As fairytale endings go, this was one that certainly forgot to follow the script. For Usain Bolt, these World Championships had been touted as his farewell party; a chance for the eight-time Olympian to sign off his illustrious career in style. But much to the horror of the Jamaican’s adoring masses, this was a send-off that ended with red wine on the carpet, smashed plates on the floor and thousands of pounds worth in damages.
Enter culprit No 1: Justin Gatlin. Living up to his villainous billing all too literally, the American gatecrashed the main event with a degree of impertinence that left a bitter aftertaste in the mouth.
With a single, admonishing finger raised to his lips, having just run the race of his life to claim a third world title and leave Bolt ruminating with bronze, the 35-year-old made a mockery of the sporting narrative that insists virtue and honesty will always triumph over the dark arts.
Edging to victory by the smallest of margins last weekend – 0.03 seconds to be precise – Gatlin momentarily reduced a deafening wall of noise to a stunned, stomach-turning silence as the home crowd registered what they had just witnessed.
Up next on the interloper line-up: Great Britain’s very own men’s relay team. Positioned in the outer lanes at the London Stadium on Saturday night, as Gatlin had been, it was now the turn of the hosts to rip up the script.
Putting together a well-executed combination of changeovers and sprints, GB stormed to victory in 37.47 seconds to claim the nation’s first major gold since Athens 2004. It was a victory the British quartet earned and deserved – and not one borne out by the shortcomings of their rivals.
In contract to the hostile reception it had put on for Gatlin seven days prior, the London crowd embraced its homegrown heroes with a frenzied, gold-induced euphoria.
As Nathaneel Mitchell-Blake roared with delight after confirmation of victory, London roared back. It had been the 23-year-old, born and raised in the capital, who anchored his team to victory, pipping USA to first place on the finishing line with a well-timed dip of the head. Making the most of their big night, Mitchell-Blake and his team-mates revelled in their new-found status as world champions, lapping up every moment of it.
Which brings us to the man himself. Having spent the last nine years in defiance of the stopwatch, it seems Father Time has finally caught up with the world’s fastest man – as last night all too painfully demonstrated.
Stretched out on the track, clutching his hamstring in agony, here was athletics’ Goliath in a moment of rare vulnerability, caught like a rabbit in the bright lights of the London Stadium. Offset against the unexpected success of Great Britain’s relay team, it was an image that added to the emotional overload of the evening. Struck down on the final straight with 50m to go, Bolt’s farewell was brought to a close in agonising fashion.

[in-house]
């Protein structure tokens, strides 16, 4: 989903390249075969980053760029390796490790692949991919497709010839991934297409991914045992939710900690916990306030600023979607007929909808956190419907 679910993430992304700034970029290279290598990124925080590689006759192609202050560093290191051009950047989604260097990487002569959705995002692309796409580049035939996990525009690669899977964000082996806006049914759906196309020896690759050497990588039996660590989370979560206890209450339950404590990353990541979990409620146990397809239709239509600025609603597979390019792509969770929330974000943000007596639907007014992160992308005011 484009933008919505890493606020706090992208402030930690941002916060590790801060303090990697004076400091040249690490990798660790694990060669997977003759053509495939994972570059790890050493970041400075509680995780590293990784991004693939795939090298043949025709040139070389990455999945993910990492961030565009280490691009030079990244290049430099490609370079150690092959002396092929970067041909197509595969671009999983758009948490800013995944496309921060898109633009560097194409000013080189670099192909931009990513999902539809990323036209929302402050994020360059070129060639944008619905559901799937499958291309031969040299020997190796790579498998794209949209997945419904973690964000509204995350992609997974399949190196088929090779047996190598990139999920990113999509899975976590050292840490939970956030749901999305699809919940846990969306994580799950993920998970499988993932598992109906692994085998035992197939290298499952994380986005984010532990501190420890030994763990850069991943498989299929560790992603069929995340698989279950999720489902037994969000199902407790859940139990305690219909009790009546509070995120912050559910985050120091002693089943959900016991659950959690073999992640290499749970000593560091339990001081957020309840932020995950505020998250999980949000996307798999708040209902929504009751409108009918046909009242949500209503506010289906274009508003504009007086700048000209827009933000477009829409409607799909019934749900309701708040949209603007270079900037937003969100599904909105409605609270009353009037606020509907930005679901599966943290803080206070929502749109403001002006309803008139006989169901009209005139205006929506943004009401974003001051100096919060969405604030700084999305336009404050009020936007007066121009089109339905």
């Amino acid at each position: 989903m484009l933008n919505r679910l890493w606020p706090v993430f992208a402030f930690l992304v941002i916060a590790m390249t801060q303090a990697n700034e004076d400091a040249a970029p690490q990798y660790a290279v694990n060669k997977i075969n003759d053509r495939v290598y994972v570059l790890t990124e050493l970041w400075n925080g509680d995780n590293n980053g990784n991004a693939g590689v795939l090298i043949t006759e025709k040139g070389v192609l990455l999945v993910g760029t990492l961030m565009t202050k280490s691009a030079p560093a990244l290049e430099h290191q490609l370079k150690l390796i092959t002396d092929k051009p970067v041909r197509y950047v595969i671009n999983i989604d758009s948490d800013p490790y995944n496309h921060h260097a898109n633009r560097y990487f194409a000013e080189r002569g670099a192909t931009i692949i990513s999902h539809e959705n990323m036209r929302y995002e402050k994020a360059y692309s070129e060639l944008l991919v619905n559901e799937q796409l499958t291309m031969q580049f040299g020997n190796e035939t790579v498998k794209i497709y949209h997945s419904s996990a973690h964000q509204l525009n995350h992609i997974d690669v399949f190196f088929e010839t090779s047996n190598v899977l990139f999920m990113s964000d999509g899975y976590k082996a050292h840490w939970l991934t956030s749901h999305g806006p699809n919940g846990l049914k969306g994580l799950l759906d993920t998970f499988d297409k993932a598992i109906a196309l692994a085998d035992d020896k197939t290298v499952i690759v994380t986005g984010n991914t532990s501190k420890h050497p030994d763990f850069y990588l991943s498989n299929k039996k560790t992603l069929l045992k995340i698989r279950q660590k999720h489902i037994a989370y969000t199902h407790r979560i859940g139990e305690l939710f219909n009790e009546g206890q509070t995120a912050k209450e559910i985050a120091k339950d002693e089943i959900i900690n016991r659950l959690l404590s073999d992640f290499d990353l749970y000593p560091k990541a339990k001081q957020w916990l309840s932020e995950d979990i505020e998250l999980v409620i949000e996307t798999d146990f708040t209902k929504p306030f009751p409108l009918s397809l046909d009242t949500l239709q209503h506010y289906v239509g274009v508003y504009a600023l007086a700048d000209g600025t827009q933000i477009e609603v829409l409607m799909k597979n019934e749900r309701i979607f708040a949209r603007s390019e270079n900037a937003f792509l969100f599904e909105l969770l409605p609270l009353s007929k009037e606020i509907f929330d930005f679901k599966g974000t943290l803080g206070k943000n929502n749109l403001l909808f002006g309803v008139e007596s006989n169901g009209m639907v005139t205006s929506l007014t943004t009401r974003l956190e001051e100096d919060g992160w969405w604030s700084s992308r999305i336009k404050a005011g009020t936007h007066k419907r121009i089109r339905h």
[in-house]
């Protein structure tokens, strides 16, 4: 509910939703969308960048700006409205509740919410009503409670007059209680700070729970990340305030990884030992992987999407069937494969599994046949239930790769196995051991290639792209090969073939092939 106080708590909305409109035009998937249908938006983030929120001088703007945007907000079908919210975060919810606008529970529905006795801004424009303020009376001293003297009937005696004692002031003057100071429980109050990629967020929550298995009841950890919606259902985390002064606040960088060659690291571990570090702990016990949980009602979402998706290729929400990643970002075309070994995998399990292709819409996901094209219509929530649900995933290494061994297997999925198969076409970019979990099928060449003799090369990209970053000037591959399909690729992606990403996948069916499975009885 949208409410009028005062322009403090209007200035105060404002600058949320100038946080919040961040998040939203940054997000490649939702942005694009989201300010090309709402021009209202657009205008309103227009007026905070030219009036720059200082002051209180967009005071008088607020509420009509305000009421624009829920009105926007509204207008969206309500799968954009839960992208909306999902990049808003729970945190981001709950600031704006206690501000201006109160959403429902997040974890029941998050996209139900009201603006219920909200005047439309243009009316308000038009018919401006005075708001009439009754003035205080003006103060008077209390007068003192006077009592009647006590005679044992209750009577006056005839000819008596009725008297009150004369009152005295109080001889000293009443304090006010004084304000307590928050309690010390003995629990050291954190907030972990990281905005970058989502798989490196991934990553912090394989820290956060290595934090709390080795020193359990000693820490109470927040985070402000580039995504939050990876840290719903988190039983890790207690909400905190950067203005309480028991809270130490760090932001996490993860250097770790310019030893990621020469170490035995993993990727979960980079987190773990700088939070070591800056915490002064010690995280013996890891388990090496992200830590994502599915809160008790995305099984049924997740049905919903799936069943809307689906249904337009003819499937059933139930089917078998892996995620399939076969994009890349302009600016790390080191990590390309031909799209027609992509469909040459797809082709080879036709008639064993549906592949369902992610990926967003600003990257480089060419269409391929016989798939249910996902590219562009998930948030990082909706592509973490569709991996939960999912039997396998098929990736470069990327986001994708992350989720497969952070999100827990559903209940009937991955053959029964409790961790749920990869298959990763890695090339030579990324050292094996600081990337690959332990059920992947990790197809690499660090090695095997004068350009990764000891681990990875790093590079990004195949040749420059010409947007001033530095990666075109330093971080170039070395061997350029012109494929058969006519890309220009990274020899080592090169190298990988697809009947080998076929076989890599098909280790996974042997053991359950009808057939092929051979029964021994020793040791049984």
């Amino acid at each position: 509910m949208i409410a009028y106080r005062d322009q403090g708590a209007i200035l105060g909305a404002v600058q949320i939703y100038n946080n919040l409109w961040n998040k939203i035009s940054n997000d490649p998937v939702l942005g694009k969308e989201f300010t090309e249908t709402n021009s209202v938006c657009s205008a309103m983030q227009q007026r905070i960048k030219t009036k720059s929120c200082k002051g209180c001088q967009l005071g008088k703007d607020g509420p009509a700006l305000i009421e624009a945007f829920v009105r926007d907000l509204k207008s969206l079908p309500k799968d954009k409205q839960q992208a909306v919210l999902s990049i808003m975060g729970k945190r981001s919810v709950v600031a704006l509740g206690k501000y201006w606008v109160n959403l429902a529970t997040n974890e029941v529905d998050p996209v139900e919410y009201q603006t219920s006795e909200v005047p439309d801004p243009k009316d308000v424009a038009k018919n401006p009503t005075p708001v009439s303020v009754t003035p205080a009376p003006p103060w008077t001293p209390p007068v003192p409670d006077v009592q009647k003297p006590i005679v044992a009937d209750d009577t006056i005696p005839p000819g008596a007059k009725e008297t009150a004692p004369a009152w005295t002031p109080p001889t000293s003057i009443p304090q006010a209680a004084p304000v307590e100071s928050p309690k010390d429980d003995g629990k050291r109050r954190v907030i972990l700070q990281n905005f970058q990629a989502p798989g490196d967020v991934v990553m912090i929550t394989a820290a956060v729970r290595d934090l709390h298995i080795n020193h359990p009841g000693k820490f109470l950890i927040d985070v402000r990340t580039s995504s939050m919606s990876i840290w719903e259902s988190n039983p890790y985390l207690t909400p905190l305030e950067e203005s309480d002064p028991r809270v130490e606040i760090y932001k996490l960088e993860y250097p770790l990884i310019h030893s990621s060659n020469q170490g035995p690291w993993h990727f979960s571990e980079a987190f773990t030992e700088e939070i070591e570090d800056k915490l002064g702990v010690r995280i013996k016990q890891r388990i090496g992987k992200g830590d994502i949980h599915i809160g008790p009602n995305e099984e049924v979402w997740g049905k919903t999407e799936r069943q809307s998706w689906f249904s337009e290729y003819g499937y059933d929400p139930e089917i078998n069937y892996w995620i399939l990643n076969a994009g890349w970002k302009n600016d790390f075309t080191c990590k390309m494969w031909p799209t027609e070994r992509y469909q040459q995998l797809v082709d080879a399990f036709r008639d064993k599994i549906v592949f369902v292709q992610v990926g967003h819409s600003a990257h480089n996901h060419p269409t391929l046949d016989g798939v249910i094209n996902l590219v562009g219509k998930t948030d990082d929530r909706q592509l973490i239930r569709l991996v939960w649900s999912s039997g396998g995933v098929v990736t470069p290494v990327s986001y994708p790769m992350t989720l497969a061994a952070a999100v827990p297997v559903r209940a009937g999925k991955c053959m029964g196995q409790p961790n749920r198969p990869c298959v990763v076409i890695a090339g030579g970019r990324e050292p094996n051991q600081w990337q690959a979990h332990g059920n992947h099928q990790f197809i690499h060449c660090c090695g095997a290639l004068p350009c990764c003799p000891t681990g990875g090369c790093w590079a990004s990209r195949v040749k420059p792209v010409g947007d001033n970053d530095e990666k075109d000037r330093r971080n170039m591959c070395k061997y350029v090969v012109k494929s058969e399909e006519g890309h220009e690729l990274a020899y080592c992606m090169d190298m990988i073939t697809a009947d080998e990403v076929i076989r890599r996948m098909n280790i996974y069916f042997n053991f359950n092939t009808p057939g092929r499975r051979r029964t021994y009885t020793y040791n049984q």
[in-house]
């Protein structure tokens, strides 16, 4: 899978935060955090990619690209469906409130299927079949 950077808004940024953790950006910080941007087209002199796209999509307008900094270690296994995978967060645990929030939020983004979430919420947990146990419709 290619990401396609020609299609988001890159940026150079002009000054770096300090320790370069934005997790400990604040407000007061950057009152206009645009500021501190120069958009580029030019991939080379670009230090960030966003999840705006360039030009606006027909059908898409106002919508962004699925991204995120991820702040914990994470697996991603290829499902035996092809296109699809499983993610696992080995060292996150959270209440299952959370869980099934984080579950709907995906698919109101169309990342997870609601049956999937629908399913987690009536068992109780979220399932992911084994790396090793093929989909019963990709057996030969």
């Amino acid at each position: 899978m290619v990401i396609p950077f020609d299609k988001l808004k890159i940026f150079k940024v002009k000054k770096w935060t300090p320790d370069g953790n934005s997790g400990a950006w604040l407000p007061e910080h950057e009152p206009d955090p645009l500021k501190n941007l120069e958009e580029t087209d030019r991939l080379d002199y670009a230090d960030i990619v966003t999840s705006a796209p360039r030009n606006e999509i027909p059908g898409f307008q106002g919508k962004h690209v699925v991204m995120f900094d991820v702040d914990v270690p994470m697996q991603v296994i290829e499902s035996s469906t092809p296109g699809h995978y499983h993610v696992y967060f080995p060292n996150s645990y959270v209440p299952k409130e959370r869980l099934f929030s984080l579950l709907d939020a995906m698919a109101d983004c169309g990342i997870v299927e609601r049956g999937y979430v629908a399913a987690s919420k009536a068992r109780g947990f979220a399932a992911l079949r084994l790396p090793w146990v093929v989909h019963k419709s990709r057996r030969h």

His team-mates were left searching for an explanation, and eventually turned to the organisers themselves as they blamed a delay in proceedings for Bolt’s injury. “I think they were holding us too long in the call room,” Yohan Blake insisted. “Usain was really cold. In fact Usain said to me, ‘Yohan, I think this is crazy’.”
But the painful reality of the matter is that, ultimately, Bolt should never have competed at this year’s Championships.
Usain Bolt’s best moments
Make no doubt, the events of the past week barely scratch the surface of the Jamaican’s glorious career. After all, this is a man whose charisma, affability and mind-boggling performances on the track injected new life into a sport that, prior to his arrival, was in desperate need of star-studded appeal. Those with the broadest shoulders carry the greatest weight, goes the saying, and Bolt embraced this responsibility with an air of boyish insouciance that has come to embody his career and persona over the years.
After the highs of Beijing, London and Rio, coupled with his dominance at the Worlds, the 30-year-old’s legend and legacy had long been secured. Why, then, risk ending his career with the disappointment of a missed gold medal or, worse, the ignominy of an unfinished race?
As mosts athlete at the top of their game will attest to, the desire to compete and taste glory can prove infuriatingly addictive. “I live for competition,” Bolt said earlier in his career. “I thrive on competition. I live to compete against the best.”
But, in truth, the aim had in fact been to exit centre stage after Rio 2016. “That was the initial plan [to sign off after Rio],” he revealed in 2015. “But my sponsor has asked me to go on for another year; to 2017 and London. But I’ll be doing one event, the 100m. I can concentrate on that, and on retiring on a winning note.”
Bolt’s admission may have come two years ago before the Beijing World Championships and Rio Games, but it’s somewhat uncomfortable to hear that commercial pressure determined the Jamaican’s retirement date.
Of course, Bolt was not to know that one year on after making these comments he would claim three more gold medals in Brazil – but that should have been the point at which the sprinter called it a day.
A victim of his own success, the truth is that the Jamaican didn’t need these Championships. If anything, we needed him. An athlete without parallel in his discipline, and a sportsman who has drawn comparisons with the likes of Mohammed Ali and Pele, the 30-year-old had little to prove this summer.
Gatlin’s gold may have shaken the sport, while GB’s victory reaffirmed our love for it, but this past week will do nothing to diminish Bolt’s legend – it was, instead, a timely reminder that he is human after all.